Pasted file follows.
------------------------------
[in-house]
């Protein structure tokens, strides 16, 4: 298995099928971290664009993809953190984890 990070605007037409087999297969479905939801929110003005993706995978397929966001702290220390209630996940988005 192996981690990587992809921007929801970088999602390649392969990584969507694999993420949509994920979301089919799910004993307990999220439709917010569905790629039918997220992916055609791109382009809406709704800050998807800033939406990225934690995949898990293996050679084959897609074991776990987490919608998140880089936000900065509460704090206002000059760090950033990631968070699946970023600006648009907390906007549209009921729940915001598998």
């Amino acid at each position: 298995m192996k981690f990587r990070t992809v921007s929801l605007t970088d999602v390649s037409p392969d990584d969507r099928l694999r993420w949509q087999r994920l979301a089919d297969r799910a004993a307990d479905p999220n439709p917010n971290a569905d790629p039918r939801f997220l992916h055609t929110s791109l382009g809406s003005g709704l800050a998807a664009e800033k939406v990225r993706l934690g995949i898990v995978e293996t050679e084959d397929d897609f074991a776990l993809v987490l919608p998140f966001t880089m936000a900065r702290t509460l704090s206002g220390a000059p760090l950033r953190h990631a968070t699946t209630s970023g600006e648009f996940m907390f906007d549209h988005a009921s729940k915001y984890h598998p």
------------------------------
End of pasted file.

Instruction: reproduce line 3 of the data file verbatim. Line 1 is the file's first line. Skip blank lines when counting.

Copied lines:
């Amino acid at each position: 298995m192996k981690f990587r990070t992809v921007s929801l605007t970088d999602v390649s037409p392969d990584d969507r099928l694999r993420w949509q087999r994920l979301a089919d297969r799910a004993a307990d479905p999220n439709p917010n971290a569905d790629p039918r939801f997220l992916h055609t929110s791109l382009g809406s003005g709704l800050a998807a664009e800033k939406v990225r993706l934690g995949i898990v995978e293996t050679e084959d397929d897609f074991a776990l993809v987490l919608p998140f966001t880089m936000a900065r702290t509460l704090s206002g220390a000059p760090l950033r953190h990631a968070t699946t209630s970023g600006e648009f996940m907390f906007d549209h988005a009921s729940k915001y984890h598998p």